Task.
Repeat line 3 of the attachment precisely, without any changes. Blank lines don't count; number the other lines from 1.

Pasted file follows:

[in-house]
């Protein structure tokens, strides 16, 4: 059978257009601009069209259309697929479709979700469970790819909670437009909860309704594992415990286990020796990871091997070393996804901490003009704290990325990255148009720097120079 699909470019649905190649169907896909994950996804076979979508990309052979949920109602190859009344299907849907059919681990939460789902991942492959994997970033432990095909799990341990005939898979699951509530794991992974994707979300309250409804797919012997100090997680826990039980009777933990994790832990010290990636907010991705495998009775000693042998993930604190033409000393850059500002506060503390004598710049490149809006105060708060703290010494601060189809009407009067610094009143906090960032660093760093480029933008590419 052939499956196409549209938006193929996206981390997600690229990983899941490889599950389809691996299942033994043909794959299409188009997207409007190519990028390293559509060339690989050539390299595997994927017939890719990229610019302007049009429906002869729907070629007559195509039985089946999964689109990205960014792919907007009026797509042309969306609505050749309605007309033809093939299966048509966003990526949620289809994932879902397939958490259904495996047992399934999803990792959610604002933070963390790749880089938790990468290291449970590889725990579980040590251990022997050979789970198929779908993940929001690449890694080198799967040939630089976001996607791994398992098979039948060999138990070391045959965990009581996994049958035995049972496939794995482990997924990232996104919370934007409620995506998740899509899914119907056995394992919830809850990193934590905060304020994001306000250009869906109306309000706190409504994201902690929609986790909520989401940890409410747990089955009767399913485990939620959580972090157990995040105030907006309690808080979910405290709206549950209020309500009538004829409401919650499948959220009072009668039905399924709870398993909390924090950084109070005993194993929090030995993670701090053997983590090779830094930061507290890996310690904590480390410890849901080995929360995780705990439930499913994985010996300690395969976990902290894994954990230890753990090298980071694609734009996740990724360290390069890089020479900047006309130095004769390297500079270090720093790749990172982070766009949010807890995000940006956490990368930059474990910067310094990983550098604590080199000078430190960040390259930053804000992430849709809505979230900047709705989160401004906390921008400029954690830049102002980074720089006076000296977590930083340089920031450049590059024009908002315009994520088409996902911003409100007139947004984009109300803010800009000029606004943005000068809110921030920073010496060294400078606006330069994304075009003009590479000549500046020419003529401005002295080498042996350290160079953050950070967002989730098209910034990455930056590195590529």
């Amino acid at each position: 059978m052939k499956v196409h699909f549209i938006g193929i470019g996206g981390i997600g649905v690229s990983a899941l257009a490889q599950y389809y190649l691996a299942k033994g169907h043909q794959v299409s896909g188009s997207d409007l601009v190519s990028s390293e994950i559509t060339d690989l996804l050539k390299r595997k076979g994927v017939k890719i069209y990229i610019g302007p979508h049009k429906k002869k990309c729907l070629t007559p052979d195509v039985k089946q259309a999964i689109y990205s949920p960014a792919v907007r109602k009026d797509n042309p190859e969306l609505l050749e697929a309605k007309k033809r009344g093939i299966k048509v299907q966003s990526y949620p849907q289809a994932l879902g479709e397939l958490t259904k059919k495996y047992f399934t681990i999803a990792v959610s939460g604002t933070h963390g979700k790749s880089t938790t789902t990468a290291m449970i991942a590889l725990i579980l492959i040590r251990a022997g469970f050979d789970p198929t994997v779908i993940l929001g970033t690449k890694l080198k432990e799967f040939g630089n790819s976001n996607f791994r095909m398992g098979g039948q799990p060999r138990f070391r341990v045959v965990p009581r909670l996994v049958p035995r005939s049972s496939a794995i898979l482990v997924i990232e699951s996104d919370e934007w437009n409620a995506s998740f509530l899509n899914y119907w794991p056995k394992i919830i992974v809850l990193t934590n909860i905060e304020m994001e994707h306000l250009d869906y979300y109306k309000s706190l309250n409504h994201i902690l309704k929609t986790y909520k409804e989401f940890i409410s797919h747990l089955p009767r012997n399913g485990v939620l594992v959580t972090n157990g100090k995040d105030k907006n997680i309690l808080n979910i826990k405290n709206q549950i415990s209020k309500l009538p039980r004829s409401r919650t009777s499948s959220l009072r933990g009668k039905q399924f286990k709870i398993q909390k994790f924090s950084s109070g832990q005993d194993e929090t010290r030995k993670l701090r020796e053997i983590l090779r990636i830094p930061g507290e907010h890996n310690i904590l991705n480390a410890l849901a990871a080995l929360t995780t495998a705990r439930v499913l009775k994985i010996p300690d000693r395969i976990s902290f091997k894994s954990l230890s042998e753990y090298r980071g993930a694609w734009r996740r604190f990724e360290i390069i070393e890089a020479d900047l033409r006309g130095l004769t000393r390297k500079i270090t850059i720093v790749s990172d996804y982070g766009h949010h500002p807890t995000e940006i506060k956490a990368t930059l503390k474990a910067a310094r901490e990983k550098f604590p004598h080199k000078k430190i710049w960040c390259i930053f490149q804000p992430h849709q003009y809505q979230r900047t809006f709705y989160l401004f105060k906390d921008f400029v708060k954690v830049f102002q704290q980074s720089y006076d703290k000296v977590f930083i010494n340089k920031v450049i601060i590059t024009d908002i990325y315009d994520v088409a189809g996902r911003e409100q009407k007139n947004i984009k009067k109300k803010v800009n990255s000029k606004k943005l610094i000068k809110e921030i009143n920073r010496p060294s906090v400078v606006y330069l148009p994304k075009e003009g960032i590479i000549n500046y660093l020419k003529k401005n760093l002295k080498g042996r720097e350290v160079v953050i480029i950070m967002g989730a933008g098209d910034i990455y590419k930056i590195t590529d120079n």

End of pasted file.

């Amino acid at each position: 059978m052939k499956v196409h699909f549209i938006g193929i470019g996206g981390i997600g649905v690229s990983a899941l257009a490889q599950y389809y190649l691996a299942k033994g169907h043909q794959v299409s896909g188009s997207d409007l601009v190519s990028s390293e994950i559509t060339d690989l996804l050539k390299r595997k076979g994927v017939k890719i069209y990229i610019g302007p979508h049009k429906k002869k990309c729907l070629t007559p052979d195509v039985k089946q259309a999964i689109y990205s949920p960014a792919v907007r109602k009026d797509n042309p190859e969306l609505l050749e697929a309605k007309k033809r009344g093939i299966k048509v299907q966003s990526y949620p849907q289809a994932l879902g479709e397939l958490t259904k059919k495996y047992f399934t681990i999803a990792v959610s939460g604002t933070h963390g979700k790749s880089t938790t789902t990468a290291m449970i991942a590889l725990i579980l492959i040590r251990a022997g469970f050979d789970p198929t994997v779908i993940l929001g970033t690449k890694l080198k432990e799967f040939g630089n790819s976001n996607f791994r095909m398992g098979g039948q799990p060999r138990f070391r341990v045959v965990p009581r909670l996994v049958p035995r005939s049972s496939a794995i898979l482990v997924i990232e699951s996104d919370e934007w437009n409620a995506s998740f509530l899509n899914y119907w794991p056995k394992i919830i992974v809850l990193t934590n909860i905060e304020m994001e994707h306000l250009d869906y979300y109306k309000s706190l309250n409504h994201i902690l309704k929609t986790y909520k409804e989401f940890i409410s797919h747990l089955p009767r012997n399913g485990v939620l594992v959580t972090n157990g100090k995040d105030k907006n997680i309690l808080n979910i826990k405290n709206q549950i415990s209020k309500l009538p039980r004829s409401r919650t009777s499948s959220l009072r933990g009668k039905q399924f286990k709870i398993q909390k994790f924090s950084s109070g832990q005993d194993e929090t010290r030995k993670l701090r020796e053997i983590l090779r990636i830094p930061g507290e907010h890996n310690i904590l991705n480390a410890l849901a990871a080995l929360t995780t495998a705990r439930v499913l009775k994985i010996p300690d000693r395969i976990s902290f091997k894994s954990l230890s042998e753990y090298r980071g993930a694609w734009r996740r604190f990724e360290i390069i070393e890089a020479d900047l033409r006309g130095l004769t000393r390297k500079i270090t850059i720093v790749s990172d996804y982070g766009h949010h500002p807890t995000e940006i506060k956490a990368t930059l503390k474990a910067a310094r901490e990983k550098f604590p004598h080199k000078k430190i710049w960040c390259i930053f490149q804000p992430h849709q003009y809505q979230r900047t809006f709705y989160l401004f105060k906390d921008f400029v708060k954690v830049f102002q704290q980074s720089y006076d703290k000296v977590f930083i010494n340089k920031v450049i601060i590059t024009d908002i990325y315009d994520v088409a189809g996902r911003e409100q009407k007139n947004i984009k009067k109300k803010v800009n990255s000029k606004k943005l610094i000068k809110e921030i009143n920073r010496p060294s906090v400078v606006y330069l148009p994304k075009e003009g960032i590479i000549n500046y660093l020419k003529k401005n760093l002295k080498g042996r720097e350290v160079v953050i480029i950070m967002g989730a933008g098209d910034i990455y590419k930056i590195t590529d120079n």